> Income growth, top 1% 2009-2012: 47.3%
> Income growth, bottom 99% 2009-2012: 1.8% (24th lowest)
> Avg. income top 1%: $942,993 (24th lowest)
> Avg. income bottom 99%: $37,324 (11th lowest)
The average total income of Michigan’s top 1% was $942,993 in 2012, middle of the pack compared with other states. However, because the income of the lowest 99% in the state was just $37,324 in 2012, the income gap was still one of the largest — the top 1% earned 25.3 times what the bottom 99% did. Only 24.3% of the income growth between 2009 and 2012 in the state was provided by dividends, a relatively low share compared to other states. With a reviving manufacturing sector — particularly the auto industry — Michigan had one of the top 10 salaries and wage growth rates from 2009 to 2013. Within the top 1%, the top 0.01% of earners in the Great Lakes State had an average income of $23,501,671, which was in the middle of the pack among all 50 states but almost 25 times the average income of the top 1% in 2012.
> Income growth, top 1% 2009-2012: 47.7%
> Income growth, bottom 99% 2009-2012: 2.4% (21st highest)
> Avg. income top 1%: $1,106,763 (20th highest)
> Avg. income bottom 99%: $51,654 (10th highest)
The annual average income of Nebraska’s top 1% grew by 47.7% from 2009 to $1.1 million in 2012, 20th highest in the country. Still, the top 1% captured 74.9% of all income growth in the state during 2009-2012. At the same time, the average income of the bottom 99% increased 2.4% to $51,654 in 2012, the 10th highest average income in the nation for that group. The average income among top earners in Nebraska was 21.4 times the income of the bottom 99%, the 21st smallest gap in the country. Wages for all Nebraskans grew by less than 10% from 2009 to 2013, one of the weaker wage growth rates in the nation.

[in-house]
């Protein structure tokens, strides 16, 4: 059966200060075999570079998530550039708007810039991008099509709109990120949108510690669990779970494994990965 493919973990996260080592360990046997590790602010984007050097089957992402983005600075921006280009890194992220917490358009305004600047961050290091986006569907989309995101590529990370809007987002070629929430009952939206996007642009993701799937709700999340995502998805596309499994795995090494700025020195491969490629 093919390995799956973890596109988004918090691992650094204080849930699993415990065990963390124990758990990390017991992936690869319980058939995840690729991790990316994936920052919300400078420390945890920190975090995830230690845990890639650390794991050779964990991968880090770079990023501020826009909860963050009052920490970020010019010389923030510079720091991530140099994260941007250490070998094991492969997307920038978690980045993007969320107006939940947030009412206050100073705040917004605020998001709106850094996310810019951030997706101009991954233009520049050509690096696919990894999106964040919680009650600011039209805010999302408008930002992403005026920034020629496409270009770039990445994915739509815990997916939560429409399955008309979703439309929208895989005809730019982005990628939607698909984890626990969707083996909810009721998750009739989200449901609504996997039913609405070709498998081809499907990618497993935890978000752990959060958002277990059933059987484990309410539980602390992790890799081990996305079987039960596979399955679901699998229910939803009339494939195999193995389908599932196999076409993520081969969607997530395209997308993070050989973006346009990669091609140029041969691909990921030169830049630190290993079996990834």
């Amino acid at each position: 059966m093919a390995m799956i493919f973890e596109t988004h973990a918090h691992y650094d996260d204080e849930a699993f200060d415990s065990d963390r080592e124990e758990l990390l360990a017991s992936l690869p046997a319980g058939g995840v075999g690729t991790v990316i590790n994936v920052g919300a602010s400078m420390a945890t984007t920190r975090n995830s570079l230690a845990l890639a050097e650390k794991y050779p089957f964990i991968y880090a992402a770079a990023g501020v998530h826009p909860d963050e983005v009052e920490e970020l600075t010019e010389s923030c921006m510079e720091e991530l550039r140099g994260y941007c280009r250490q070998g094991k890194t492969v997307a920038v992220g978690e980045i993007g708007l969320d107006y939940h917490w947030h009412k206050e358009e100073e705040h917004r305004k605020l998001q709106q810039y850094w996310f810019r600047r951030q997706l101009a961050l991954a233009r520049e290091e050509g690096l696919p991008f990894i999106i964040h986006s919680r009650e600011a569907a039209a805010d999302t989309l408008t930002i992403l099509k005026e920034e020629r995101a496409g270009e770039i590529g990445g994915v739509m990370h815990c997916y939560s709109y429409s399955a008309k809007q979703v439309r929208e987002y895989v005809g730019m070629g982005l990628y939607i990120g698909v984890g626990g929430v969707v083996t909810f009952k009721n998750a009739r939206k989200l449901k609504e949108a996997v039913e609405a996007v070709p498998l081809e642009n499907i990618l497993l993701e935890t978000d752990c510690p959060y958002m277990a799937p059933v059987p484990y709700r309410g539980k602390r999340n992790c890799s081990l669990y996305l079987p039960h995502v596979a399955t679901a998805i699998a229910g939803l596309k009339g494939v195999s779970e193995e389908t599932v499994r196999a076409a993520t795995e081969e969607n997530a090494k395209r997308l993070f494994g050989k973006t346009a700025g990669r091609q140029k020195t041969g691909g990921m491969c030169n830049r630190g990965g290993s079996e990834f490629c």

> Income growth, top 1% 2009-2012: 48.4%
> Income growth, bottom 99% 2009-2012: -1.0% (17th lowest)
> Avg. income top 1%: $1,347,381 (12th highest)
> Avg. income bottom 99%: $50,367 (12th highest)
Like most of the 10 states where the rich are getting richer, Colorado is one of the better educated states in the nation. Nearly 38% of its residents held a bachelor’s degrees or higher in 2013, higher than in every state except for Massachusetts. The state’s top 1% of earners had the fifth largest income growth from 2009 to 2012. The income growth of the top-earning Coloradans represented 112.6% of all income growth in the state during the period, one of the highest figures. Meanwhile, income of the bottom 99% fell 1%. As the wealthiest Americans tend to rely more heavily on unearned income, dividend growth in Colorado may account in part for the disparate income growth. Dividends paid to Colorado residents grew by 29.9% from 2009 through 2012, 11th highest in the country.